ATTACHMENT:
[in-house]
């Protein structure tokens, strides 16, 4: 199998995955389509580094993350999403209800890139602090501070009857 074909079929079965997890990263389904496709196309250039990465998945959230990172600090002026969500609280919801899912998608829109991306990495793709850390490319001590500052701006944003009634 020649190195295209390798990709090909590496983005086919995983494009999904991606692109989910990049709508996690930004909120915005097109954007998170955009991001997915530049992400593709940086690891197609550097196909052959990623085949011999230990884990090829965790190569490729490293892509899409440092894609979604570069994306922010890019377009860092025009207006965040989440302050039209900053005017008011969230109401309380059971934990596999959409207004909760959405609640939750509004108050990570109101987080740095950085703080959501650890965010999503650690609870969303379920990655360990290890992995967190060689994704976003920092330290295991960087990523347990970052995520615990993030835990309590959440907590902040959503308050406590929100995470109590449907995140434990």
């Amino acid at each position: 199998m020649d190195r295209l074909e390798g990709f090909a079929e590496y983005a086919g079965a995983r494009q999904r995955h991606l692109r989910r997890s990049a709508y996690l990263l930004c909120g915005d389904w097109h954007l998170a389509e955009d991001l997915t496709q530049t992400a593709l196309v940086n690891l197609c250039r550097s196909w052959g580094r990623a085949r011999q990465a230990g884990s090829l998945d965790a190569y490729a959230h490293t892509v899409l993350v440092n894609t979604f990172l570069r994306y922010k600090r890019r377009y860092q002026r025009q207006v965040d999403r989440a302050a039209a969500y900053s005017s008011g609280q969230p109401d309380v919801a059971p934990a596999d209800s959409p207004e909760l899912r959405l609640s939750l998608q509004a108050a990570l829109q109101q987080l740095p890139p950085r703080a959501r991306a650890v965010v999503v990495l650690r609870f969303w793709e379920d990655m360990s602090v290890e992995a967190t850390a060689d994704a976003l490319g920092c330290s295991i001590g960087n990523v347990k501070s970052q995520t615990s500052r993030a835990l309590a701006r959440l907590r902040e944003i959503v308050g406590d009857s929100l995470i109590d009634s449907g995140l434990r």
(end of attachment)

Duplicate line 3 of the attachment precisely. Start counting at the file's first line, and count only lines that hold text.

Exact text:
């Amino acid at each position: 199998m020649d190195r295209l074909e390798g990709f090909a079929e590496y983005a086919g079965a995983r494009q999904r995955h991606l692109r989910r997890s990049a709508y996690l990263l930004c909120g915005d389904w097109h954007l998170a389509e955009d991001l997915t496709q530049t992400a593709l196309v940086n690891l197609c250039r550097s196909w052959g580094r990623a085949r011999q990465a230990g884990s090829l998945d965790a190569y490729a959230h490293t892509v899409l993350v440092n894609t979604f990172l570069r994306y922010k600090r890019r377009y860092q002026r025009q207006v965040d999403r989440a302050a039209a969500y900053s005017s008011g609280q969230p109401d309380v919801a059971p934990a596999d209800s959409p207004e909760l899912r959405l609640s939750l998608q509004a108050a990570l829109q109101q987080l740095p890139p950085r703080a959501r991306a650890v965010v999503v990495l650690r609870f969303w793709e379920d990655m360990s602090v290890e992995a967190t850390a060689d994704a976003l490319g920092c330290s295991i001590g960087n990523v347990k501070s970052q995520t615990s500052r993030a835990l309590a701006r959440l907590r902040e944003i959503v308050g406590d009857s929100l995470i109590d009634s449907g995140l434990r």